AUSTIN, Texas -- In his home, on the bar, sits this picture.
Steve Tomson is in the middle; to his left and right are his daughter, Bailey, and six of her friends from the University of Texas. They're standing near the South Gate of the Cotton Bowl.
He can see all the years that have gone by in that picture; all the changes that his life has had and will have.
But what he also sees is something that has been a constant in his life for nearly 30 years -- the Red River Rivalry.
"For me, that is probably my favorite Saturday of the year," said Tomson, a 1986 UT grad. "And it is not about what happens on the field. It's about being there with friends and seeing them and their children, and getting to meet and watch their children grow up. And it's about being there with my daughters and letting them know what this is about. Just being able to pass it on to the next generation and being able to share this with them."
That is Texas-OU.
So is John Donovan walking into the Cotton Bowl for the first time in more than two decades.
Kids, commitments and a big-screen TV have kept him away until now.
But he hatched a plan a couple of months ago. Maybe with enough polish and flattery, his wife Leasa would go for it. Their anniversary was coming up. On Oct. 19., it will have been 20 years since they married. The last time they went to the game, they were in their late 20s and engaged.
"She said yes," Donovan said.
It was the second biggest proposal of his life.
"Tailgating starts at 7 a.m.," he said.
Chris Bacic has been married to this game for 29 years. Hasn't missed one.
He was a Jersey kid -- a transplant back in the 1980s who was transformed after one trip to Austin and the University of Texas campus.
That day, the high school kid who had just moved to Dallas was touring the LBJ Library.
"We came out of the library and you could see across the campus and I knew that was where I wanted to go and what I wanted to be a part of," Bacic said.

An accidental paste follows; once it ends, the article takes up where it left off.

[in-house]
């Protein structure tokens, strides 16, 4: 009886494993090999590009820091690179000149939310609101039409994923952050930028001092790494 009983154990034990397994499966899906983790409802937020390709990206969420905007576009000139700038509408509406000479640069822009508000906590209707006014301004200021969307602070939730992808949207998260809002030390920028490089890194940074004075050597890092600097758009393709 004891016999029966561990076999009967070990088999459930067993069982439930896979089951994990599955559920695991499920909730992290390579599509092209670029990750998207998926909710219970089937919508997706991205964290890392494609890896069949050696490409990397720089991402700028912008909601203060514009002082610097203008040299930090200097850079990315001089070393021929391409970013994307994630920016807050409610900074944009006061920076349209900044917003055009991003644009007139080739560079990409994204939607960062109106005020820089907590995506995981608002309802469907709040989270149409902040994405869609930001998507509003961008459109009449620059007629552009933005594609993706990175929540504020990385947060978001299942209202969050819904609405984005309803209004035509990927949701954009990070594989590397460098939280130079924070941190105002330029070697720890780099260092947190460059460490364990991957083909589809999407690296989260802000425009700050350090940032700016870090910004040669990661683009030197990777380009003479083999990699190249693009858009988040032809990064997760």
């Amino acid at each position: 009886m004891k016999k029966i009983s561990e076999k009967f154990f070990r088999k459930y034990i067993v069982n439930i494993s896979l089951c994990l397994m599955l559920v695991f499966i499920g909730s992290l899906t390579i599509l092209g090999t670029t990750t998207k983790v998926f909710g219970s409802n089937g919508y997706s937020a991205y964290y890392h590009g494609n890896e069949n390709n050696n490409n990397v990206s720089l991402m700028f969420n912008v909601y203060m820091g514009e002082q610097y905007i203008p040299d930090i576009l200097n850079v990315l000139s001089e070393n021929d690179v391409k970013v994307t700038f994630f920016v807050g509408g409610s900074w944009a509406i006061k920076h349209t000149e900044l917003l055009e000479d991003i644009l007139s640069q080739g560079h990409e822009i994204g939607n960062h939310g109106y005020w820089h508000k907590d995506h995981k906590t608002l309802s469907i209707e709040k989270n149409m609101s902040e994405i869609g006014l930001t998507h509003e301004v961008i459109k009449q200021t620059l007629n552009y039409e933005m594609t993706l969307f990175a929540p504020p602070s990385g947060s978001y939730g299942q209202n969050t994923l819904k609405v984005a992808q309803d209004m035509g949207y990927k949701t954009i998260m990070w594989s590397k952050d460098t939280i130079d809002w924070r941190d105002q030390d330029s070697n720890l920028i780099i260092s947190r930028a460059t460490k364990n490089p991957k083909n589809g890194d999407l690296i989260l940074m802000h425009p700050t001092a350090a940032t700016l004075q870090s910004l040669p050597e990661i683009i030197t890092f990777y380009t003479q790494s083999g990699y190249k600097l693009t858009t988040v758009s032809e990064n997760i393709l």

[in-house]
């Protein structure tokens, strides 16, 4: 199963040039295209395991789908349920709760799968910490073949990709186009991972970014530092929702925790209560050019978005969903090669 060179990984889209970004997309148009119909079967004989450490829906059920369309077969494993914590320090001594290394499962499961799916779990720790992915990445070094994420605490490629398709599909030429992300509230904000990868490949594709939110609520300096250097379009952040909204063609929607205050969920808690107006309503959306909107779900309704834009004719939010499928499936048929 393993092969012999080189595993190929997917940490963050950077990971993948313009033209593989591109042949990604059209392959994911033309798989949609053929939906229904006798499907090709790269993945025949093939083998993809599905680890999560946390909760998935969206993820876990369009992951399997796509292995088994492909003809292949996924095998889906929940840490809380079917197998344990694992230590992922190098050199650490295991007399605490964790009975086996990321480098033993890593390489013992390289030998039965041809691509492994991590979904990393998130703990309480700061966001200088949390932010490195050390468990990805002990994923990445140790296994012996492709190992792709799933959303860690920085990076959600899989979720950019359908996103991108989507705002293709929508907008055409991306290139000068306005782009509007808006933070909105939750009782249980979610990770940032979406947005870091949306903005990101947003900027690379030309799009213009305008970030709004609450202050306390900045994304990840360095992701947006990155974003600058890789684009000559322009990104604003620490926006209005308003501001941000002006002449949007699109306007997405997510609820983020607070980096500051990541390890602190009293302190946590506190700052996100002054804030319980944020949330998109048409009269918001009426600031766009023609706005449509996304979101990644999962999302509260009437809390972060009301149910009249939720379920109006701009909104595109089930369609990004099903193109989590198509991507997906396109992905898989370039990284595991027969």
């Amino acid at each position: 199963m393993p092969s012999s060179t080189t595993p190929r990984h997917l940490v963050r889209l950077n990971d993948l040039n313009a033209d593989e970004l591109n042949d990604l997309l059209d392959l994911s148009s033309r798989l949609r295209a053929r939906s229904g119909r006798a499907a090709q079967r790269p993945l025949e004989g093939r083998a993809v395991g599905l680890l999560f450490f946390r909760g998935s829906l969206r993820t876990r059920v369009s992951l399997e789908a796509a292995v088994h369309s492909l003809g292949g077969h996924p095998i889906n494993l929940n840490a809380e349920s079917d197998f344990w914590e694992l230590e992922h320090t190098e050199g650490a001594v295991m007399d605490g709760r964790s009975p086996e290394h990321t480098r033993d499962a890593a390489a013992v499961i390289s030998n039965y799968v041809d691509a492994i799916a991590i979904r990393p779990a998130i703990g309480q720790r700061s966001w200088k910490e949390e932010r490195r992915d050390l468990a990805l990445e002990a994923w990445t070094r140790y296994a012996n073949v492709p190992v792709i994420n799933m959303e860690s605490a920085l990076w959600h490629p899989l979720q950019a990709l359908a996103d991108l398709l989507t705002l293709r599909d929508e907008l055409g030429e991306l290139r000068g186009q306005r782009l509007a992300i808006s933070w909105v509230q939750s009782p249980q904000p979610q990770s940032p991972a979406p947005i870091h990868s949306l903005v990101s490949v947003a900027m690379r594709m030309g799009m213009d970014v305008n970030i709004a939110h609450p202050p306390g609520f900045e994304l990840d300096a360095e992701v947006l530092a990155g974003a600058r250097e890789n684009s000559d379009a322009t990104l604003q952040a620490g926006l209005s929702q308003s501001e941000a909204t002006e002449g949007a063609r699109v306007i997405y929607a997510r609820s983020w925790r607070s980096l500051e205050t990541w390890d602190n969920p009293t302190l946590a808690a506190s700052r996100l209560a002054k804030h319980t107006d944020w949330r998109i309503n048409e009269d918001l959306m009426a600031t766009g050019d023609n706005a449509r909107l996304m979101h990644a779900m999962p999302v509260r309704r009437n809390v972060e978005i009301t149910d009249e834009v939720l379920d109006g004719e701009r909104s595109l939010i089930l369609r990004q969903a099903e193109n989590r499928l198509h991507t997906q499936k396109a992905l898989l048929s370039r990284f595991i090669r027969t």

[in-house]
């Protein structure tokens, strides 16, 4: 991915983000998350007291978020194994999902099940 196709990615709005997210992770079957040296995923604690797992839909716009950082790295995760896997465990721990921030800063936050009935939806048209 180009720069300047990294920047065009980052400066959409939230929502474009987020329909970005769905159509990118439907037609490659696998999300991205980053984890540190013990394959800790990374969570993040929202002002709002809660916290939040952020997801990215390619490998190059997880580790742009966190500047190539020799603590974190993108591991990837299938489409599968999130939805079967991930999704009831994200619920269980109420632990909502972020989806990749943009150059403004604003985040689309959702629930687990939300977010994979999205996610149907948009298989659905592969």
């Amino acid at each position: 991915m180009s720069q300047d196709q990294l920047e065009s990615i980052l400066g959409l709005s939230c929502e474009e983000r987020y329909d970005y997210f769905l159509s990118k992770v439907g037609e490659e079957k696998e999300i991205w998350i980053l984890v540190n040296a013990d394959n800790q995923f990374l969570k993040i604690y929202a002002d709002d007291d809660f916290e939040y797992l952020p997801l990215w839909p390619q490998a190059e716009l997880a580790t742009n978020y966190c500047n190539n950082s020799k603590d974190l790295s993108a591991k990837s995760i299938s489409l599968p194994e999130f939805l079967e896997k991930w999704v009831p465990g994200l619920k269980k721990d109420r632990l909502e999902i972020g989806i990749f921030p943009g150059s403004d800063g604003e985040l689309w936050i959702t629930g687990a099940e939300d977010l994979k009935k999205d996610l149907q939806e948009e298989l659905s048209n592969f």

That was how Bacic's streak started. He enrolled at Texas in 1982, went to the game and never stopped. Back in those years, by his side were his two friends from college, Blake Jan and Brian Coleman.
The three had fallen out of touch through the years. It had been 20 years since Coleman and Bacic had even talked. This summer they all found each other.
"And we just thought, wouldn't it be neat if we all went to the game together," Bacic said. "The three of us are going like we used to in '82 through '86."
Mike Davis is going this year, too.
Last year, crutches kept him away from the Cotton Bowl. Instead of playing in the stadium as a Texas freshman, he found himself at a Buffalo Wild Wings in Dallas, watching his teammates.
"I was just wishing I was out there with the guys," Davis said.
This year Davis will be there. But he tried to empathize with former Skyline teammate and Oklahoma defensive back Joe Powell. Powell will not be playing this year because of a knee injury.
"I called him up and he just started talking all this trash and stuff," Davis said. "I was just like 'Ok, bye.' "
Powell being a Sooner, sometimes friendship takes a backseat to rivalries.
The rivalry is what Chance McCoy relishes.
"That's the best part of it," said the older brother to Case and younger brother to Colt. "You get to give it to their fans and they give it right back to you."
No doubt everyone in crimson gives it to the McCoys.
"My parents are walking through the fairgrounds with hats and buttons and jerseys on, plus they have been on TV so much, people know who they are," Chance said.
"And me and my dad, we will give it right back to them."
In the end, this game has given so much to the fans through the years. There have been national championship teams and Hall of Famers playing on both sides. Unknowns have become legends, there was a spying scandal before SpyGate. Seasons have been ruined and made in the Red River Rivalry.
But it is more than about what happens on the field. It's about passing down a tradition and never letting go of one. And it's about pride. The pride Chance McCoy will walk with as he heads to the stadium to watch his brother and his team for another year.
"Just everything about it is special," Bacic said. "The atmosphere is something you can't describe and something you wouldn't understand unless you have been a part of it."